This recipe was developed to highlight one of the fresh organic herbs we grow in our garden. Anise hyssop has a light anise scent and flavor. The flowers are purple and the leaves dark green heart-shaped. Our pastry chef and gardener worked together to perfect this.
1-3/4 cups all-purpose flour (fluffed and made light before measuring)
2 teaspoons baking powder
1/4 teaspoon salt
8 tablespoons (1/2 cup) butter, softened
1-1/4 cup sugar
1 teaspoon vanilla
3/4 cup milk
3 egg whites (about 1/2 cup)
Preheat oven to 350 degrees F. Grease and flour two 8-inch round cake pans.
Combine the flour, baking powder, and salt and sift them together into a small bowl. Set aside. Put the butter and sugar in a mixing bowl, and beat until smooth and well blended. Stir the vanilla and milk together and add to the butter-sugar mixture in two stages alternately with the flour mixture, beating until the batter is well blended and smooth after each addition.
In a separate mixing bowl, beat the egg whites until they are stiff but moist. Gently stir one-third of the beaten whites into the batter. Fold the rest of the beaten egg whites in.
Divide between the prepared cake pans. Bake for 20-25 minutes or until a toothpick inserted in the center comes out clean. Remove from the oven and let cool in their pans for 5 minutes, then turn out of the pans onto a rack to cool completely.
Frost with Anise Hyssop Mascarpone frosting (instructions follow).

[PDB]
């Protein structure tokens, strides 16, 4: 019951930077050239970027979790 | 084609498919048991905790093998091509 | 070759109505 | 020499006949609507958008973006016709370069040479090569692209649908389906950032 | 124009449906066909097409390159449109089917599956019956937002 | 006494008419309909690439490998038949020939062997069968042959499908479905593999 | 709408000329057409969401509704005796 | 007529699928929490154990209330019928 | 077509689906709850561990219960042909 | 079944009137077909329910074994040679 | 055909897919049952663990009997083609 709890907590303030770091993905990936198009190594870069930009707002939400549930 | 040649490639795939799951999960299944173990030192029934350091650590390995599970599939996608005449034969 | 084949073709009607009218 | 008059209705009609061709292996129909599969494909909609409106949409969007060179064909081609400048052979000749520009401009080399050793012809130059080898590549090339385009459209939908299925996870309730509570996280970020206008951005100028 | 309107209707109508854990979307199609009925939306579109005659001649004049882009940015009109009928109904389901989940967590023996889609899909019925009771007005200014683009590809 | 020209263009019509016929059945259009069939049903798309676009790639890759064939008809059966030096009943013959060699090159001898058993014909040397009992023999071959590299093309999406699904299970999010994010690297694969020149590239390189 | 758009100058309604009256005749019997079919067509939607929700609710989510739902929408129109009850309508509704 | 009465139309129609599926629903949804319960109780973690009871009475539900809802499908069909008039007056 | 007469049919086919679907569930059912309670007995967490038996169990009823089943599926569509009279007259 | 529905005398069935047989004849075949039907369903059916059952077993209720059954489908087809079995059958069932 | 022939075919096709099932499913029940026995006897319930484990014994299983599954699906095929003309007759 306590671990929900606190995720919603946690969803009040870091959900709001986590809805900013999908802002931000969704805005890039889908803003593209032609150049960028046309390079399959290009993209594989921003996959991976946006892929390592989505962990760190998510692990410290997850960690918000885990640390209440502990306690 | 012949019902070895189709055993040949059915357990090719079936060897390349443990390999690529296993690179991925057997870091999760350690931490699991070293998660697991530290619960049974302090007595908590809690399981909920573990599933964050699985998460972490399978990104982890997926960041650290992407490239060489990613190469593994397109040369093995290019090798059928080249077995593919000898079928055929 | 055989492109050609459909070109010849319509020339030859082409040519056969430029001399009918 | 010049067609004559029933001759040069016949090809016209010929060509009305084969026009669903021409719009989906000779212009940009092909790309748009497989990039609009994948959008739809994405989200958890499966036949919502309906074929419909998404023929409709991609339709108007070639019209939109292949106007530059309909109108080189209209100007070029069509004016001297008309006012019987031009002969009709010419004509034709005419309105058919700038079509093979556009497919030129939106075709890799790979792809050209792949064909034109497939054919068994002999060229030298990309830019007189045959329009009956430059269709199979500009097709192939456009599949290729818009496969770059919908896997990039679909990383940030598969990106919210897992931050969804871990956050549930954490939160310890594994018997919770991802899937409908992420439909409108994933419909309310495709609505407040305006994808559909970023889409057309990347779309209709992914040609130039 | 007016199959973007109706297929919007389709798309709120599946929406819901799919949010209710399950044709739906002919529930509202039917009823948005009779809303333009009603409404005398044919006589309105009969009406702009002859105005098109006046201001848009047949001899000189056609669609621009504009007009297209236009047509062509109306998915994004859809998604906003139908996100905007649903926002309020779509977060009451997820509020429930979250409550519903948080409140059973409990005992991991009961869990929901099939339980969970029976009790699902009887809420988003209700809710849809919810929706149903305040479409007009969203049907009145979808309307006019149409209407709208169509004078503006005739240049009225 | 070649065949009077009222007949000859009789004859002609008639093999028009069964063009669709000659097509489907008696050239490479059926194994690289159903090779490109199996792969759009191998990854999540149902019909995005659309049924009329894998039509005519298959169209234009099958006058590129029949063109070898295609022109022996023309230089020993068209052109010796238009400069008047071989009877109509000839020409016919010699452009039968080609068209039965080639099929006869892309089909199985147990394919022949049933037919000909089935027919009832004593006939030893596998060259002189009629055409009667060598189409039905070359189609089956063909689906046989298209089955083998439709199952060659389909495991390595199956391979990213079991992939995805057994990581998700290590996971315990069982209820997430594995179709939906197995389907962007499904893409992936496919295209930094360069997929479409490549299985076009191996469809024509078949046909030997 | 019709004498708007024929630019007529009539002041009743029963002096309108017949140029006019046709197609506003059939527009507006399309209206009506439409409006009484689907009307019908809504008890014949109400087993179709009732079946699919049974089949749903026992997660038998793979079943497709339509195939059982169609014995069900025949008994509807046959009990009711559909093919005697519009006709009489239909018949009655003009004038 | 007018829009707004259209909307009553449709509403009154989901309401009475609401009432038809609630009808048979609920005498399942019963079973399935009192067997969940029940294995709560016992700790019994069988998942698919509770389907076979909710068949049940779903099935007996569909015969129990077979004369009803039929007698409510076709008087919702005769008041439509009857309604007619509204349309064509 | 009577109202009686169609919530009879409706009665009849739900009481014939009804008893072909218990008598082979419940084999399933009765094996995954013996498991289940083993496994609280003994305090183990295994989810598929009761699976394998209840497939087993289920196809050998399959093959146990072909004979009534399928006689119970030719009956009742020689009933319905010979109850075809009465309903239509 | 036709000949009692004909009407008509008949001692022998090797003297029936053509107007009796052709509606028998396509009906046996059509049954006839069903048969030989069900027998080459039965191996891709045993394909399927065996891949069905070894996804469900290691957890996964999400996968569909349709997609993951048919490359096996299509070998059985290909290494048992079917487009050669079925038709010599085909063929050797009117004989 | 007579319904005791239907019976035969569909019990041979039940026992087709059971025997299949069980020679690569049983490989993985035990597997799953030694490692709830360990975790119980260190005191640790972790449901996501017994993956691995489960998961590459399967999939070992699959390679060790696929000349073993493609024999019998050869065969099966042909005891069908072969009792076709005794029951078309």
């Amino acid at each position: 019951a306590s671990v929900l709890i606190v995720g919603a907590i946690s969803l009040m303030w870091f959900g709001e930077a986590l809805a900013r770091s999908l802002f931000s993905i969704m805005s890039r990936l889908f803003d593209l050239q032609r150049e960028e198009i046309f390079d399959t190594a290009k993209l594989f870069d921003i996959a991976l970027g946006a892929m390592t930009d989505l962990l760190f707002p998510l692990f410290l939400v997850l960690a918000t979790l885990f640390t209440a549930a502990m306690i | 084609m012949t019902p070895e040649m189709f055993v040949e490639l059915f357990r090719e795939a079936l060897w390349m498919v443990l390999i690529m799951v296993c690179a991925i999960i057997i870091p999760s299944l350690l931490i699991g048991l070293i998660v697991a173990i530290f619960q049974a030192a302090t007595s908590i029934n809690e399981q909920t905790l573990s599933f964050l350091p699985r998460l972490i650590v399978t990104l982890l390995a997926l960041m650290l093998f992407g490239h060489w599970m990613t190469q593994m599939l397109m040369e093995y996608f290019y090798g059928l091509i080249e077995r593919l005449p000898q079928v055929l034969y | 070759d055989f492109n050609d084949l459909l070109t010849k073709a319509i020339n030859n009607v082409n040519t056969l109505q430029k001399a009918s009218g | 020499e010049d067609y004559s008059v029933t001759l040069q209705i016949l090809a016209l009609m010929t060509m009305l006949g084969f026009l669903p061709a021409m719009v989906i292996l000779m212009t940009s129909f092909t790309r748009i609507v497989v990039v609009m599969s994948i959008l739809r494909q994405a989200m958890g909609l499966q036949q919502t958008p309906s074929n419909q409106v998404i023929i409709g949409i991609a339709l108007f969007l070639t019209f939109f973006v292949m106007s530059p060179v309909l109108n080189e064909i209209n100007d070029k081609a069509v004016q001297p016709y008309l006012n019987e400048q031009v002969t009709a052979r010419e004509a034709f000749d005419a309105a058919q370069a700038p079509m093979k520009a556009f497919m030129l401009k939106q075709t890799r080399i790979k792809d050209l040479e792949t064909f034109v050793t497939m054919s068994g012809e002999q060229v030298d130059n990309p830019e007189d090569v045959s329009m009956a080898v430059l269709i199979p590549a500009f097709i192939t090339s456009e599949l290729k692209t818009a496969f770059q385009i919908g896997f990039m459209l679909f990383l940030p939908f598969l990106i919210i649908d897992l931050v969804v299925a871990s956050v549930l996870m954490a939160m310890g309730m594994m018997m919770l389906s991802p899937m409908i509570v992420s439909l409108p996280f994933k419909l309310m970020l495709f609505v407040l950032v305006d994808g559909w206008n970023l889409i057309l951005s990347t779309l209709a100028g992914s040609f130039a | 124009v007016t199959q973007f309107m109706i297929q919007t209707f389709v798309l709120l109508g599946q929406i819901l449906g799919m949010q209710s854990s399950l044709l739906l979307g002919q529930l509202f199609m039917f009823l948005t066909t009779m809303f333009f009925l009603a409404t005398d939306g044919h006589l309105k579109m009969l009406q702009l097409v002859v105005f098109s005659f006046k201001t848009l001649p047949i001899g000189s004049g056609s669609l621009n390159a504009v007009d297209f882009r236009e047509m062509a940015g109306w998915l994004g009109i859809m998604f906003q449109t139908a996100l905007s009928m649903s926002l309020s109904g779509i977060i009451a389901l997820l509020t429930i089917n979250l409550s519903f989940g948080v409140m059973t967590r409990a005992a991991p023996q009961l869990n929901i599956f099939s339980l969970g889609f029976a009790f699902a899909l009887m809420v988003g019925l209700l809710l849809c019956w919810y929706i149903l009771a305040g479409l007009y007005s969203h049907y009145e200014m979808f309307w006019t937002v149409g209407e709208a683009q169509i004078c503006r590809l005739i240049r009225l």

1 pound Mascarpone cheese
Anise Hyssop infusion/syrup
Slowly stream in 1 cup of Anise Hyssop infusion/syrup until smooth and fluffy (like whipped cream). Fill and frost cooled cake.
Beat mascarpone until smooth.
Anise Hyssop Simple Syrup
1 cup sugar
1 cup water
10 fresh sprigs organic anise hyssop, leaves and flowers removed (this should be about 2 cups loose stack of a mix of young and mature leaves and purple flower clusters)
To make anise hyssop infusion/syrup bring water and sugar to a boil and add anise hyssop leaves and flowers. Stir to coat. Remove from heat and let cool stirring occasionally. Strain out leaves and squeeze to get all remaining liquid out. Makes about 1-1/3 cups.
Save the candied pulp and gently tease the leaves and flowers apart. Spread on a cookie pan lined with parchment paper. Sprinkle with granulated sugar. Air-dry for several days or in a convection oven set at lowest temperature (130 degrees) until crispy dry.
Chop the dried candied anise hyssop leaves in an electric food chopper until they resemble medium ground pepper. These have a lot of flavor and can be used to decorate the frosted cake or for other recipes.
Any leftover syrup can be refrigerated for up to 3 months. It’s really good as a flavored sweetener for hot or cold drinks.
This recipe was submitted by one of our readers and has not been tested by our food editors. We are not responsible for errors in this recipe, but if you find one, please let us know.